Creme Brule, Lobero Theater, Santa Barbara, California, 1997
L-R: Peter Feldmann, Pat Cloud, Ms. Francine, Stan Tysell, Tom Lee (hidden), Robin Frost, Jim Hutchison.
before the early 1950's, when rock 'n roll essentially killed off older
country music as played without drums and electric guitar, there was considerable
experimentation going on involving the combination of country singers
with urban jazz, pop, and classical music influences. Jimmie
Rodgers, for example, recorded with Louis Armstrong, miscellanoues Hawiian
groups, musical saw, and jazz bands, as well as recording his solo songs
with guitar. I've recently begun extending these ideas with my musical
Everybody Does It In Hawaii
Stan Tysell (seated), Peter, Gilles Apap, Jim Hutchison, Robin Frost
Among the members of Creme Brule: Stan Tysell is a consumate guitarist with a love for hillbilly jazz and western swing, along with a fine voice and a real talent for ragtime and jazz piano to boot. Jim Hutchison was the only Scots tuba player I know, and was secretary of the local American Federation of Musicians. Robin Frost is a fine composer, pianist and brass player, and has a great repertiore of pop music from America's golden age of jazz; the 1920's-30's. Tom Lee, a versatile jazz and bluegrass bass player, holds forth on numbers not calling for tuba. Pat Cloud is to my mind, the true first experimental banjo player, equally at home with bluegrass, jazz, contemporary, and old time music. Gilles is a superb violinist, a protoge of Yehudin Menhuin's, a fine teacher and gypsy fiddler, and can give a good accounting oh himself on those old time tunes in the manner of Clayton MacMitchen or Lowe Stokes. "Ms. Francine", a wonderful pop vocalist, contributes her fine voice and a sense of style to the proceedings.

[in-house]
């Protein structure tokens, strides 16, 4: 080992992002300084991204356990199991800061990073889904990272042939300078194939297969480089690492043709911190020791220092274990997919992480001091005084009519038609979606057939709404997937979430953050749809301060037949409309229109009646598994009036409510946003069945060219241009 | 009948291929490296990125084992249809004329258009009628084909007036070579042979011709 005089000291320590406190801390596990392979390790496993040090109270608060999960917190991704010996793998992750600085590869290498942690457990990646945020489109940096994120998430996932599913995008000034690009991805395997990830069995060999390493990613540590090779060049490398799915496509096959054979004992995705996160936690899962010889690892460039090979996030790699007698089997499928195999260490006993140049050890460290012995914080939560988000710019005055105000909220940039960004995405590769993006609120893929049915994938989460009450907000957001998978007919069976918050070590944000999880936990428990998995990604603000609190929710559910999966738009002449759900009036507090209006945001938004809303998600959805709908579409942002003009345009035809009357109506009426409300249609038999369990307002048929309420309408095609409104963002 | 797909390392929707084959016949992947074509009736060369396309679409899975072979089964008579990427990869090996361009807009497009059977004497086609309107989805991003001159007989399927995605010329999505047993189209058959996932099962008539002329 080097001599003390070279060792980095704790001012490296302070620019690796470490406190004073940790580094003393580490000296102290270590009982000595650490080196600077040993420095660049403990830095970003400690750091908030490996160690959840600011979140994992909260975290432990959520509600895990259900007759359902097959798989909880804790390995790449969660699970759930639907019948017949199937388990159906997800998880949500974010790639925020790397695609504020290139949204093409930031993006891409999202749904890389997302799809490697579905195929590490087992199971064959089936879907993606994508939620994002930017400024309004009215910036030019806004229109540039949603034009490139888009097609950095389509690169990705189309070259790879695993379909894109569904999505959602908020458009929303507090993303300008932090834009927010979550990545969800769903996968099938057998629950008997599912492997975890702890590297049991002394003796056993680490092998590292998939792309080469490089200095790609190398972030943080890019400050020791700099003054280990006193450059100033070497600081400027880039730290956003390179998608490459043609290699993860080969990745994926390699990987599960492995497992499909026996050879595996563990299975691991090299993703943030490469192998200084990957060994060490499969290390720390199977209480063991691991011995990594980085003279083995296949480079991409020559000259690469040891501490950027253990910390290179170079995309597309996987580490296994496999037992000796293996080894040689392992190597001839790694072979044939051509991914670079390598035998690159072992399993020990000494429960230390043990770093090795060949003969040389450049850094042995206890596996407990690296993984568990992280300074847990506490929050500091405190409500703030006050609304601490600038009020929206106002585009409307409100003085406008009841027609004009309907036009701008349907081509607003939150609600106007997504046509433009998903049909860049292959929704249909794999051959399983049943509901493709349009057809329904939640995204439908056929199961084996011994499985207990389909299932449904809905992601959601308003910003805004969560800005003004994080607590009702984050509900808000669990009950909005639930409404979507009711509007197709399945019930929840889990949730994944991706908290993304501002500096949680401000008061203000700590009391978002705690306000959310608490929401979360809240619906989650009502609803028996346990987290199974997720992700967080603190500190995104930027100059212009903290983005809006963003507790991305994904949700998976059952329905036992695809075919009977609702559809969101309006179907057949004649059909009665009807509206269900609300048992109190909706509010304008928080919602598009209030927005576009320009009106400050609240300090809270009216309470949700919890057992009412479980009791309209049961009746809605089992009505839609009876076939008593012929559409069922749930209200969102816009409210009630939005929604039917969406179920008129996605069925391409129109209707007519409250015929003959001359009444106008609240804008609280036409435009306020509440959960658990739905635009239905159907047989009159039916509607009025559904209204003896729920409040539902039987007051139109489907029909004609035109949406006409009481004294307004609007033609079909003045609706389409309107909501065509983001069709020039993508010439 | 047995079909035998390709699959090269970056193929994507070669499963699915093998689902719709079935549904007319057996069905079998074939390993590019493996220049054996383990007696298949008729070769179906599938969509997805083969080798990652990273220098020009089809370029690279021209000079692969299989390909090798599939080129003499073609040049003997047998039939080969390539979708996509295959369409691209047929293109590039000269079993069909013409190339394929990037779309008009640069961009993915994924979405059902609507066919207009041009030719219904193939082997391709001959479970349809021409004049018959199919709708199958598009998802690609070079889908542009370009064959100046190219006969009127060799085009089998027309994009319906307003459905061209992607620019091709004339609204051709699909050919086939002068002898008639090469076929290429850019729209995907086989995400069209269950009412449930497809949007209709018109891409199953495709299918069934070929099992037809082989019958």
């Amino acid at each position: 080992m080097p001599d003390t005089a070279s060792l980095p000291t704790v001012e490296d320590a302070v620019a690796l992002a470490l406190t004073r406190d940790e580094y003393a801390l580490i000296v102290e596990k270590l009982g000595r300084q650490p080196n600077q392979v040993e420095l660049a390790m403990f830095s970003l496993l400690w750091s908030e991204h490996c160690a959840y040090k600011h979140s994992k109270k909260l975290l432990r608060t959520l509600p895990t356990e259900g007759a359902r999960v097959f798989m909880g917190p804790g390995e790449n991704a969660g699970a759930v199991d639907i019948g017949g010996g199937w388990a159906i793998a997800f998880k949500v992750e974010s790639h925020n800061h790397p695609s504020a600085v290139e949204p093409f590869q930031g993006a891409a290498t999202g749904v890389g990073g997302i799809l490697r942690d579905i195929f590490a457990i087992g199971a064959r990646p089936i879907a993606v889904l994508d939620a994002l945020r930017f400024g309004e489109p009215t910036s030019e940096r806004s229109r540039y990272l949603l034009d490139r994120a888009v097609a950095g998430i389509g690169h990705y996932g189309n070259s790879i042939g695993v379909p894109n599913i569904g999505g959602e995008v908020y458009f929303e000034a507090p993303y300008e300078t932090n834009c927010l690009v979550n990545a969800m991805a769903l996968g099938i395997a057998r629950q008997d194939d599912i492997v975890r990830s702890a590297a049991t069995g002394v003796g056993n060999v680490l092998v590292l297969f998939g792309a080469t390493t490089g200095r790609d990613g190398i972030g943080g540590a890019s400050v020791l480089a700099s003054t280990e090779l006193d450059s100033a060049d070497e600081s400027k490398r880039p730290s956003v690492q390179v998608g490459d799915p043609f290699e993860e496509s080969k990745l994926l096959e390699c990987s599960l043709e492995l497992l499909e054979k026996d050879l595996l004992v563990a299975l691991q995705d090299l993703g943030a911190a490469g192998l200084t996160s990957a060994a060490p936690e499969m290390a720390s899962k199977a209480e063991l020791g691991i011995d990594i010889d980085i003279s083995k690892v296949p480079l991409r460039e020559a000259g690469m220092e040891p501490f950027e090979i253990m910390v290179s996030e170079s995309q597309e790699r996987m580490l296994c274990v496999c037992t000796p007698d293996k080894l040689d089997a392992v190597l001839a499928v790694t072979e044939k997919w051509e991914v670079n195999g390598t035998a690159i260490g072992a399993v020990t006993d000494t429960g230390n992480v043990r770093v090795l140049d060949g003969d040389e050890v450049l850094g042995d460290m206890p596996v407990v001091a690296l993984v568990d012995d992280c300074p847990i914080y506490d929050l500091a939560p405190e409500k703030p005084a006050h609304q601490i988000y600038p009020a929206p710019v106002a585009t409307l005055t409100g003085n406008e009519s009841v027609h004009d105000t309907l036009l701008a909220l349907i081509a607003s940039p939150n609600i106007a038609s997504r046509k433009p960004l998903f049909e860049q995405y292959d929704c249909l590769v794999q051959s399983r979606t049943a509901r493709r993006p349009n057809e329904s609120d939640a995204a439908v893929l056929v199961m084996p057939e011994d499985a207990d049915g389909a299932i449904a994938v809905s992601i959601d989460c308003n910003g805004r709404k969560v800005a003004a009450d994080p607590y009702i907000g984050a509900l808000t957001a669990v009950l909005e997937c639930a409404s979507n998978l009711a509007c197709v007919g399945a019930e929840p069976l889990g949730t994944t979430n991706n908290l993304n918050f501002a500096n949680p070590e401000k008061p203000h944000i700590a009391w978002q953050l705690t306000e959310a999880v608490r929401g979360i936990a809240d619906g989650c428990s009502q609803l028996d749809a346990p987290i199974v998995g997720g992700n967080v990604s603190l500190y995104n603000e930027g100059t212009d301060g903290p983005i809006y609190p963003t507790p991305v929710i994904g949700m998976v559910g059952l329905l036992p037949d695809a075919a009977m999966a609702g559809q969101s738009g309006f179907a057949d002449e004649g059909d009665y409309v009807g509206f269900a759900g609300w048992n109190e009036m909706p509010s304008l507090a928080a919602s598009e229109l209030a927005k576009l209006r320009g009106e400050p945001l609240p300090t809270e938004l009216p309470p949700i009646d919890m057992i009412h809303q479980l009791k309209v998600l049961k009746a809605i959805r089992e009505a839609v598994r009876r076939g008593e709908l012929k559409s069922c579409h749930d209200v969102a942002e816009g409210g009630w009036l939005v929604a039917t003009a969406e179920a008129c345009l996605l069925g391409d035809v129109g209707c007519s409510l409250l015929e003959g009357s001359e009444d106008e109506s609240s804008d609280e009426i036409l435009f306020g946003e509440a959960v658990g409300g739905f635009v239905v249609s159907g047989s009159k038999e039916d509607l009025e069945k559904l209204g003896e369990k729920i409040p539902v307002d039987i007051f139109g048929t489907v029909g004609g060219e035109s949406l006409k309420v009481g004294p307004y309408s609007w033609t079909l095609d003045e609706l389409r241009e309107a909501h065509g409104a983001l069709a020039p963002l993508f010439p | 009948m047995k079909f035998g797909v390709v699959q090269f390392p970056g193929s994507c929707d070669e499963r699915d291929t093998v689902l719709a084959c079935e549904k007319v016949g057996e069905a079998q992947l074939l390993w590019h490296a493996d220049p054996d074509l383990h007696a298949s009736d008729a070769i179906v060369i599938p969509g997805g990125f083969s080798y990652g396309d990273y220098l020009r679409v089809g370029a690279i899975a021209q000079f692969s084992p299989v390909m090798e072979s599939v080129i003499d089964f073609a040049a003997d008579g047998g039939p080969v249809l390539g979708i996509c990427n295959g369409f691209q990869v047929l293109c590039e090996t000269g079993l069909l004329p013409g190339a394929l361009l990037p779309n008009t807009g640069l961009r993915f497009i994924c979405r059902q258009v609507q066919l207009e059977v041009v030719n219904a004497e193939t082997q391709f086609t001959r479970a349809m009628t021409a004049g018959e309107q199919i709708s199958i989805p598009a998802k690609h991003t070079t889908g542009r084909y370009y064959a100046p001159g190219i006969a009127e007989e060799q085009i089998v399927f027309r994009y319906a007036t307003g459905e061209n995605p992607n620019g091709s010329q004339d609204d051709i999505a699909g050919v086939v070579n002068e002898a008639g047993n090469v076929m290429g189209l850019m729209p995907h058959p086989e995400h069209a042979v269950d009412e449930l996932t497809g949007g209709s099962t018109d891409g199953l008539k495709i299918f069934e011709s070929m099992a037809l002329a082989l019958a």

NOTE: Selections from this group's playing may be heard on Peter's CD, Good Fellow.
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